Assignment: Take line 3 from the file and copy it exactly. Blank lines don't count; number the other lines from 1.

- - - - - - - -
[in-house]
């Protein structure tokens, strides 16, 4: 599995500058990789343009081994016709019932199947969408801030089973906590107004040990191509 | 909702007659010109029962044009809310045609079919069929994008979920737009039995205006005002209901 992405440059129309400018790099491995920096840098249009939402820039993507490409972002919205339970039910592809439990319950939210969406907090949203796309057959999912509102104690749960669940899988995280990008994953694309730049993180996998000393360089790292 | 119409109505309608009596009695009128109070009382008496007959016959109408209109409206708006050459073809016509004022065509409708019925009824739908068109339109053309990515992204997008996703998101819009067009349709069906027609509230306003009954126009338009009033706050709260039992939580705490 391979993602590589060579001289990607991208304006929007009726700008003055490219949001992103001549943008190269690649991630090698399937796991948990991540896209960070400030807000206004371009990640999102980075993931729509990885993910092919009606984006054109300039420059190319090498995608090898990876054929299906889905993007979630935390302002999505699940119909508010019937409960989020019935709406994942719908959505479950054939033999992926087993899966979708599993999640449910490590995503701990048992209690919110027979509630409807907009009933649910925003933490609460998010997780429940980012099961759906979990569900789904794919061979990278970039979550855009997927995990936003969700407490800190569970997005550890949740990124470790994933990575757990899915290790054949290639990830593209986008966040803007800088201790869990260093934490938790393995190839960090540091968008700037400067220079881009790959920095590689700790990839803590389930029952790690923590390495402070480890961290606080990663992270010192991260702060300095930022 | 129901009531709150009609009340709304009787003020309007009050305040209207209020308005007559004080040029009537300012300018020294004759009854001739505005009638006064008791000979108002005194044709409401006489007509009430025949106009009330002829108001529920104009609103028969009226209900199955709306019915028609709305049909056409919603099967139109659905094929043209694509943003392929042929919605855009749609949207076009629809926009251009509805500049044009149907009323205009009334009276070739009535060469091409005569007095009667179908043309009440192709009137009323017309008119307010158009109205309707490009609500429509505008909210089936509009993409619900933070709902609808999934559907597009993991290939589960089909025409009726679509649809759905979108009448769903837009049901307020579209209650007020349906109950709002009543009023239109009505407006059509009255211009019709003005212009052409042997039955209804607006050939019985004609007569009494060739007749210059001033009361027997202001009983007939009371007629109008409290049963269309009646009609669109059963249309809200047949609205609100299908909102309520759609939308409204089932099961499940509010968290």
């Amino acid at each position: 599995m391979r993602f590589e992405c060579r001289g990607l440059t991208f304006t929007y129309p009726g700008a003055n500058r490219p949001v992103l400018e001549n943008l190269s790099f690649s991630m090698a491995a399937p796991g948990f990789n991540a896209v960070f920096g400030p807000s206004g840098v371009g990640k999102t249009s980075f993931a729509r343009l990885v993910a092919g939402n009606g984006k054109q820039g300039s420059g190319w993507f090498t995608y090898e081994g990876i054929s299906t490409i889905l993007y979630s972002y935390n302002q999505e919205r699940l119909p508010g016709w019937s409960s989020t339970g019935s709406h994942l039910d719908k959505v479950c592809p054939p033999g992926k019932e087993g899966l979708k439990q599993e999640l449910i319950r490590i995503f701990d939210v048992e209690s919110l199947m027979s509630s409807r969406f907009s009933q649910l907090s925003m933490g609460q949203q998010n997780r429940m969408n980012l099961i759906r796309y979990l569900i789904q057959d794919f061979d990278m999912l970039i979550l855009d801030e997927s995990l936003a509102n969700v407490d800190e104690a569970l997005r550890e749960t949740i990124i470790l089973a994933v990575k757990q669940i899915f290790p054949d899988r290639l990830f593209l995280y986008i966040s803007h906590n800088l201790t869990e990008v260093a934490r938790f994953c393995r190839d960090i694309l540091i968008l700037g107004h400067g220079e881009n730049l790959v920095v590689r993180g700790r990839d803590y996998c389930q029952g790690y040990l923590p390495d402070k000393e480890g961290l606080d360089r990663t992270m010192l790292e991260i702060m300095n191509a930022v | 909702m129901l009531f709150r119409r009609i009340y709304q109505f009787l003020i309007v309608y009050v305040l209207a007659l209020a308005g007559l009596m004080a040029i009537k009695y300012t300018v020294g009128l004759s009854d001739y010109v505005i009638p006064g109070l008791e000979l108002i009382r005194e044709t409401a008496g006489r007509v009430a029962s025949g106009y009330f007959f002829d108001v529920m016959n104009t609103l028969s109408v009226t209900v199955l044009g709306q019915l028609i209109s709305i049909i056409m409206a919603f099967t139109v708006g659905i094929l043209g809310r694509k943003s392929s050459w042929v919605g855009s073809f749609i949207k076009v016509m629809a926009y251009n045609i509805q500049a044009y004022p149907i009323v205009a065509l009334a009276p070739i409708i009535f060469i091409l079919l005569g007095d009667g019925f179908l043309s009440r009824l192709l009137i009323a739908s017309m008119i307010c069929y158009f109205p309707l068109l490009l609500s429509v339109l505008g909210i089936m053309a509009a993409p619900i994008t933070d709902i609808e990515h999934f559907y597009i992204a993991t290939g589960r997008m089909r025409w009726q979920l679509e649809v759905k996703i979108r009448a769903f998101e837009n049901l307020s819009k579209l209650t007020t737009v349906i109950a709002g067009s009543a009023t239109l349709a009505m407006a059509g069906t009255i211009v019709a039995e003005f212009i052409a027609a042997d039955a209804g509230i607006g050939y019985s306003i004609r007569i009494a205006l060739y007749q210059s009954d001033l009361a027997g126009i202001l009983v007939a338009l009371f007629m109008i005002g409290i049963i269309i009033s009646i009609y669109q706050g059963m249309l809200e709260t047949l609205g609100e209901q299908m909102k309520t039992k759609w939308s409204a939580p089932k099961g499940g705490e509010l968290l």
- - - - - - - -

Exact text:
């Amino acid at each position: 599995m391979r993602f590589e992405c060579r001289g990607l440059t991208f304006t929007y129309p009726g700008a003055n500058r490219p949001v992103l400018e001549n943008l190269s790099f690649s991630m090698a491995a399937p796991g948990f990789n991540a896209v960070f920096g400030p807000s206004g840098v371009g990640k999102t249009s980075f993931a729509r343009l990885v993910a092919g939402n009606g984006k054109q820039g300039s420059g190319w993507f090498t995608y090898e081994g990876i054929s299906t490409i889905l993007y979630s972002y935390n302002q999505e919205r699940l119909p508010g016709w019937s409960s989020t339970g019935s709406h994942l039910d719908k959505v479950c592809p054939p033999g992926k019932e087993g899966l979708k439990q599993e999640l449910i319950r490590i995503f701990d939210v048992e209690s919110l199947m027979s509630s409807r969406f907009s009933q649910l907090s925003m933490g609460q949203q998010n997780r429940m969408n980012l099961i759906r796309y979990l569900i789904q057959d794919f061979d990278m999912l970039i979550l855009d801030e997927s995990l936003a509102n969700v407490d800190e104690a569970l997005r550890e749960t949740i990124i470790l089973a994933v990575k757990q669940i899915f290790p054949d899988r290639l990830f593209l995280y986008i966040s803007h906590n800088l201790t869990e990008v260093a934490r938790f994953c393995r190839d960090i694309l540091i968008l700037g107004h400067g220079e881009n730049l790959v920095v590689r993180g700790r990839d803590y996998c389930q029952g790690y040990l923590p390495d402070k000393e480890g961290l606080d360089r990663t992270m010192l790292e991260i702060m300095n191509a930022v | 909702m129901l009531f709150r119409r009609i009340y709304q109505f009787l003020i309007v309608y009050v305040l209207a007659l209020a308005g007559l009596m004080a040029i009537k009695y300012t300018v020294g009128l004759s009854d001739y010109v505005i009638p006064g109070l008791e000979l108002i009382r005194e044709t409401a008496g006489r007509v009430a029962s025949g106009y009330f007959f002829d108001v529920m016959n104009t609103l028969s109408v009226t209900v199955l044009g709306q019915l028609i209109s709305i049909i056409m409206a919603f099967t139109v708006g659905i094929l043209g809310r694509k943003s392929s050459w042929v919605g855009s073809f749609i949207k076009v016509m629809a926009y251009n045609i509805q500049a044009y004022p149907i009323v205009a065509l009334a009276p070739i409708i009535f060469i091409l079919l005569g007095d009667g019925f179908l043309s009440r009824l192709l009137i009323a739908s017309m008119i307010c069929y158009f109205p309707l068109l490009l609500s429509v339109l505008g909210i089936m053309a509009a993409p619900i994008t933070d709902i609808e990515h999934f559907y597009i992204a993991t290939g589960r997008m089909r025409w009726q979920l679509e649809v759905k996703i979108r009448a769903f998101e837009n049901l307020s819009k579209l209650t007020t737009v349906i109950a709002g067009s009543a009023t239109l349709a009505m407006a059509g069906t009255i211009v019709a039995e003005f212009i052409a027609a042997d039955a209804g509230i607006g050939y019985s306003i004609r007569i009494a205006l060739y007749q210059s009954d001033l009361a027997g126009i202001l009983v007939a338009l009371f007629m109008i005002g409290i049963i269309i009033s009646i009609y669109q706050g059963m249309l809200e709260t047949l609205g609100e209901q299908m909102k309520t039992k759609w939308s409204a939580p089932k099961g499940g705490e509010l968290l």